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PM News Brief: Free Lunch, Newborns & A Boy Scout Merger

Photo of lunch room.
Wikimedia Commons
The Utah State Board of Education is looking for a workaround so schools can still provide lunches even if the new coronavirus forces closures. This story and more in the Tuesday evening news brief.

Tuesday evening, March 10, 2020


Mental Health Outreach

A bill expanding an alternative response system for mental health crises passed the Utah legislature Tuesday. The state has set aside more than $16 million in its draft budget to fund the bill. Usually, when someone has a mental health crisis, they’re taken in an ambulance to an emergency room, which mental health advocates say can make that crisis worse. This bill expands an existing alternative system of mental health hotlines, mobile outreach teams and specialized mental health receiving centers. Read the full story. — Sonja Hutson

Safe Haven For Newborns

The Utah State Legislature has unanimously passed a bill that amends the Newborn Safe Haven law, allowing someone to drop-off an unwanted, newborn baby at the hospital for up to 30 days after its birth without question. Under current law, babies have to be dropped off within 72 hours of birth. Proponents say it gives people with unplanned pregnancies more options. — Sonja Hutson

Second Case Of Coronavirus In Utah

Health officials announced Utah’s second confirmed case of the coronavirus Tuesday morning. The patient is older than 60 and from the Weber-Morgan area. They may have been exposed while traveling outside the state and U.S. and currently in serious, but stable condition. Nearly 100 people in Utah have been tested so far but only two have come back positive. Health officials are also actively monitoring another 100 people who have returned from high-risk countries and cruises and been asked to self-quarantine for two weeks. Joseph Miner with the health department says the risk of getting coronavirus is still low here, but encourages precautions like frequent hand washing and avoiding travel and contact with other people when sick. Read the full story. — Jon Reed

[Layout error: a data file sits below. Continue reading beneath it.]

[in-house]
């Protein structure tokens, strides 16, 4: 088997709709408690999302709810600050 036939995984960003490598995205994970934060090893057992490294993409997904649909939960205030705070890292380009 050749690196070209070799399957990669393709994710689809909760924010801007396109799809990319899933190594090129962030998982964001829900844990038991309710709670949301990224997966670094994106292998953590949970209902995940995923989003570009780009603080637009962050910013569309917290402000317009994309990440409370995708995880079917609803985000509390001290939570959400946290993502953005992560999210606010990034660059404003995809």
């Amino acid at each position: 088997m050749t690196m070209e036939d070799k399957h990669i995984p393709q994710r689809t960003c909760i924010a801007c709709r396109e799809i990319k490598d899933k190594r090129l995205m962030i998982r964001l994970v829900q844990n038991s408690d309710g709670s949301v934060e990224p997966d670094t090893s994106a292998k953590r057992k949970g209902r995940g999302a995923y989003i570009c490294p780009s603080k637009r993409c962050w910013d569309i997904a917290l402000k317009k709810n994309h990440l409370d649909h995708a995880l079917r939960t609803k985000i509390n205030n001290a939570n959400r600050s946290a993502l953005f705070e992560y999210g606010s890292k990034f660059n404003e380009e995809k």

Looking For Free Lunch Contingency Plan

The Utah State Board of Education is looking for a workaround so schools can still provide lunches even if the new coronavirus forces closures. The board asked the U.S. Department of Agriculture to provide four waivers, which would give schools a number of options in feeding students. They could offer grab and go lunches, use locations other than schools to provide those lunches and would have more flexibility in what food they could offer. The board said it hopes the situation doesn’t get bad enough to need the waivers but that it wants to be prepared. — Grace Osusky

Northern Utah

Utah Boy Scout Council Merger

The Boy Scouts of America in Utah voted to merge the state’s three separate councils into one. The new Crossroads of the West Council will be headquartered in Ogden. Scout Councils are made up of volunteers that direct the operations, organization and activities of scouts, including Scout properties and camps. A release stated the move is not in response to the Boy Scouts of America’s recent Chapter 11 bankruptcy filing. Instead, they say the existing councils decided on the merger to make Utah’s scouting more efficient and sustainable. — Grace Osusky


Search For A COVID-19 Vaccination

Teams around the world are racing to help develop a vaccine against the new coronavirus. That includes a few labs in the Mountain West, like a group at Colorado State University. And scientists at a national lab in Montana are also contributing to the vaccine race by trying to identify which animal best mimics human COVID-19 infection. Vaccines often take a decade or more to develop. Public health officials say a vaccine could help with the current outbreak, depending how long it persists, or lay the groundwork for responding to future outbreaks. — Rae Ellen Bichell, Mountain West News Bureau

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